Rating: NNNRegina, Saskatchewan, is not the most fascinating city in Canada. And Chris Gergley, a native of the Queen.
Regina, Saskatchewan, is not the most fascinating city in Canada. And Chris Gergley, a native of the Queen City, as it’s called, has succeeded in revealing just how bland it is. We’re talking the-Keg-is-a-hot-nightspot dull.Gergley, like most young people bred in the prairie province’s capital city, headed for the mountains after high school and settled in Vancouver. Still in his 20s, he has established himself as an up-and-comer in the West Coast’s dominant but perhaps long-in-the-tooth photo-based art scene.
Regina is a desolate city in many ways, its population aging. Gergley’s photos are straight, unsentimental shots of empty spaces and human traces.
In one, a pawnshop showing few signs of life sits between a boarded-up store and another with a prominently displayed for-sale sign.
In a pair of images of rickety bungalows, bright green trees contrast with the downtrodden man-made and man-ruined elements. A one-storey high school is splayed across another picture, its sign covered by graffiti.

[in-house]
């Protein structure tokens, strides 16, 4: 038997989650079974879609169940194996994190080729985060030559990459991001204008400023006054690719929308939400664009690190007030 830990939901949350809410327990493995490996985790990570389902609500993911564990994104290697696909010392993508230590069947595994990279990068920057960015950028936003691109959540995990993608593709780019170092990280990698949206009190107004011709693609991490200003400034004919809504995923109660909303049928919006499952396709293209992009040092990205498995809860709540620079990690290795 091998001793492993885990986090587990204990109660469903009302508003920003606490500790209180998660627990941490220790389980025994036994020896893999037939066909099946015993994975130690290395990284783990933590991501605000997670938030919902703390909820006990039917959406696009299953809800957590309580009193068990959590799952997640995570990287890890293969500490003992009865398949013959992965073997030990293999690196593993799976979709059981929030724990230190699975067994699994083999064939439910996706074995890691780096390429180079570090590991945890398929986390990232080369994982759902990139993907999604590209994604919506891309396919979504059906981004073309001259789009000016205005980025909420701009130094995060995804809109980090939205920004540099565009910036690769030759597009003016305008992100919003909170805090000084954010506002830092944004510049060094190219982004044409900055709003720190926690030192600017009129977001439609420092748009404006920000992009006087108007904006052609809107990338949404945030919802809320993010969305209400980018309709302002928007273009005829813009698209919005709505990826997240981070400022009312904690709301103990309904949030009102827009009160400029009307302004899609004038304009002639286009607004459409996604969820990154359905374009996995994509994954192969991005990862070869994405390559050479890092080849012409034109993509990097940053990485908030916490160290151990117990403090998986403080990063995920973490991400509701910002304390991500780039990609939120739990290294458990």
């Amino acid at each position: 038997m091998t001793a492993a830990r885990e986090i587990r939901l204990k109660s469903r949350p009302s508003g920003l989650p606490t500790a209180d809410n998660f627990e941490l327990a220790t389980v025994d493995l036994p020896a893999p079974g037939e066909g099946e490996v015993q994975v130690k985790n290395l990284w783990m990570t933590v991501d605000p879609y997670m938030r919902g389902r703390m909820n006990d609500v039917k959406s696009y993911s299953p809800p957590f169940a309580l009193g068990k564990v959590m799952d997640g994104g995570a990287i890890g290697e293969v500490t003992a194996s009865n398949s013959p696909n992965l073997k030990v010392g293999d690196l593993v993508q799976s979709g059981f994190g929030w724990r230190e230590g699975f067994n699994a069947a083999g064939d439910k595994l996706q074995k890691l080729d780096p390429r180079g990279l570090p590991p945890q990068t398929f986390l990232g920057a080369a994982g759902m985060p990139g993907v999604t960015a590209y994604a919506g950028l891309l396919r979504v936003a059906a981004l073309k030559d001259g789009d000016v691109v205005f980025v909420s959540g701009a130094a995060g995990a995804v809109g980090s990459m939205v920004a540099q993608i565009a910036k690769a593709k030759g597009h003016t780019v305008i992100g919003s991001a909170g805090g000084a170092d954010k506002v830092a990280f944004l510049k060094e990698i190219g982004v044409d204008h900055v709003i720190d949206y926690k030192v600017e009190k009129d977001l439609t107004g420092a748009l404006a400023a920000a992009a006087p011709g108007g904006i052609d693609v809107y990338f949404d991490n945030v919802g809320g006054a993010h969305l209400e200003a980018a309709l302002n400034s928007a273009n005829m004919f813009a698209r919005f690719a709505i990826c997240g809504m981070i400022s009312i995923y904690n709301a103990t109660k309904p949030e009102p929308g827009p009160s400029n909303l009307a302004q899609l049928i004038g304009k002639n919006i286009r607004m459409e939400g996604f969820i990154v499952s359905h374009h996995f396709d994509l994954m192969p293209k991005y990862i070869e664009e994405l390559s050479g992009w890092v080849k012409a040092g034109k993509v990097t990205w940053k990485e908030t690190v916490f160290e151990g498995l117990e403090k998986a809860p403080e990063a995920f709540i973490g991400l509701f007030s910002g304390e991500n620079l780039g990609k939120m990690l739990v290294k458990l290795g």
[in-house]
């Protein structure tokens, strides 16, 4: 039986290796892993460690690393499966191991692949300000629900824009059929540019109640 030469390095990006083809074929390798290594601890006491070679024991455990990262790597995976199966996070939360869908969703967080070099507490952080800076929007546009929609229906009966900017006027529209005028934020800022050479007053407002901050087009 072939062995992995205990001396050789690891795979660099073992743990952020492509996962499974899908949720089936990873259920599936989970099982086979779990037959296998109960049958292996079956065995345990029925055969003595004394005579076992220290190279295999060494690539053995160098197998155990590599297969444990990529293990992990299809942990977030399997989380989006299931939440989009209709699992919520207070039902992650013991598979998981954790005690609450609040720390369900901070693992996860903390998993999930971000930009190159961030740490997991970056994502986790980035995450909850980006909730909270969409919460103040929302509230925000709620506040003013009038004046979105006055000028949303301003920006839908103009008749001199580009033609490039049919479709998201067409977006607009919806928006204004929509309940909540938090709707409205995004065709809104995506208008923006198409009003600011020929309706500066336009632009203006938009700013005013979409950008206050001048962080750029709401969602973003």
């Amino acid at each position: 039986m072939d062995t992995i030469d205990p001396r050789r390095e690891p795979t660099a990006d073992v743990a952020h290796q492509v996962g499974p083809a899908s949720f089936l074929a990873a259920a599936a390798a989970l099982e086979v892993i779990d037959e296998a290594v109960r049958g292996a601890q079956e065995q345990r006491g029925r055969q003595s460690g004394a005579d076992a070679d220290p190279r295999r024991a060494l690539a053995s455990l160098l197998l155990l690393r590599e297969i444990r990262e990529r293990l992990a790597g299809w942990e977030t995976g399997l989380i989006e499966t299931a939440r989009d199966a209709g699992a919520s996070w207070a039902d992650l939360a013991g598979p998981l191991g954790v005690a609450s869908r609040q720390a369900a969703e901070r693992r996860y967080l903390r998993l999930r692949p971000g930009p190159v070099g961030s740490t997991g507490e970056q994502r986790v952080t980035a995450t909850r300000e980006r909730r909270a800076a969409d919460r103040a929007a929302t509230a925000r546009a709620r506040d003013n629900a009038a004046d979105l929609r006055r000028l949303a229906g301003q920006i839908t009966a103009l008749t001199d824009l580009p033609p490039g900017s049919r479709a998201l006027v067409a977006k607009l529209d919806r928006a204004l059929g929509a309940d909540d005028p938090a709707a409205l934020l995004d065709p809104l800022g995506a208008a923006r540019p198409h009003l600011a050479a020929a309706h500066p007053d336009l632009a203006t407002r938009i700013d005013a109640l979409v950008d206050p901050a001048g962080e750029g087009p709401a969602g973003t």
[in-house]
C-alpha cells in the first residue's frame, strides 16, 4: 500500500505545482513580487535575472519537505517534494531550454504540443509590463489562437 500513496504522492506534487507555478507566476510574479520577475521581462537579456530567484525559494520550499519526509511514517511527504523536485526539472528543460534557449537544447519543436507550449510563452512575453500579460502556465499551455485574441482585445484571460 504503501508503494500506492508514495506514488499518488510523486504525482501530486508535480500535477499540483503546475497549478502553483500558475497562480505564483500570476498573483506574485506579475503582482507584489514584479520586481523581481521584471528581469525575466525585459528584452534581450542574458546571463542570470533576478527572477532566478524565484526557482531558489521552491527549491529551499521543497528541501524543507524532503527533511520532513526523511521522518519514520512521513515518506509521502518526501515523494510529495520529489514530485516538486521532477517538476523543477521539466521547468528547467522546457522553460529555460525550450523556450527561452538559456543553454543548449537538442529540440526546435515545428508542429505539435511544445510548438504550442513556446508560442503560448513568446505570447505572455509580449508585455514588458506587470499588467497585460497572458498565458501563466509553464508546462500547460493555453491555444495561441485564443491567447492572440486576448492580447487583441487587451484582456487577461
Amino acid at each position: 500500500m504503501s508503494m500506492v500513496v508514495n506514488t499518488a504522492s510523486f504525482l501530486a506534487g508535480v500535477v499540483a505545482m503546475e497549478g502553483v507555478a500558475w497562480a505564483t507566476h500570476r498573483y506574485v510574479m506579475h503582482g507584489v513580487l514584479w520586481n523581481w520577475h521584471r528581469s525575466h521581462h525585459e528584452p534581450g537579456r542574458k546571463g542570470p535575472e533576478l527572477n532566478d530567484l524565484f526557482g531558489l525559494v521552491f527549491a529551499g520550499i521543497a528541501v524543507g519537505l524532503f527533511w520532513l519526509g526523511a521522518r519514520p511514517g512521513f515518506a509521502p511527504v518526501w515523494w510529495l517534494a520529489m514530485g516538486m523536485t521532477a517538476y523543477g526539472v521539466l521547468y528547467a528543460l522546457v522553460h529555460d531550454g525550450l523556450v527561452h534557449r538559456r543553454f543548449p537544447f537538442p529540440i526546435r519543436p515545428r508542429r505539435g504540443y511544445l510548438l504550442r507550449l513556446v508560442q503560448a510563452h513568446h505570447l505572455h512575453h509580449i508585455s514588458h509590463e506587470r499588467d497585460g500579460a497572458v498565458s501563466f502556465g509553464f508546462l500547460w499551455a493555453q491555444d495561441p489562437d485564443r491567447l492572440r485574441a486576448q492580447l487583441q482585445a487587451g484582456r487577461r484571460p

It’s a sunny city in general, but the Regina sky is always grey in Gergley’s shots. No building has more than one flat storey. There’s never any life.
Back alleys are empty. Brick is often fake, the aging tar-backed paper peeling back from the wall. An orange muscle car stands stalwart in front of a fake-brick warehouse. An faded old red Chevy Lumina nestles beside a small fake-brick garage. Someone wrote AC/DC in black marker on the white garage door before moving on.
Gergley’s Queen City is a rock-on world that has lost its rock-on boys and girls.
Gergley at Monte Clark (752
Queen West) to June 23. 416-703-1700.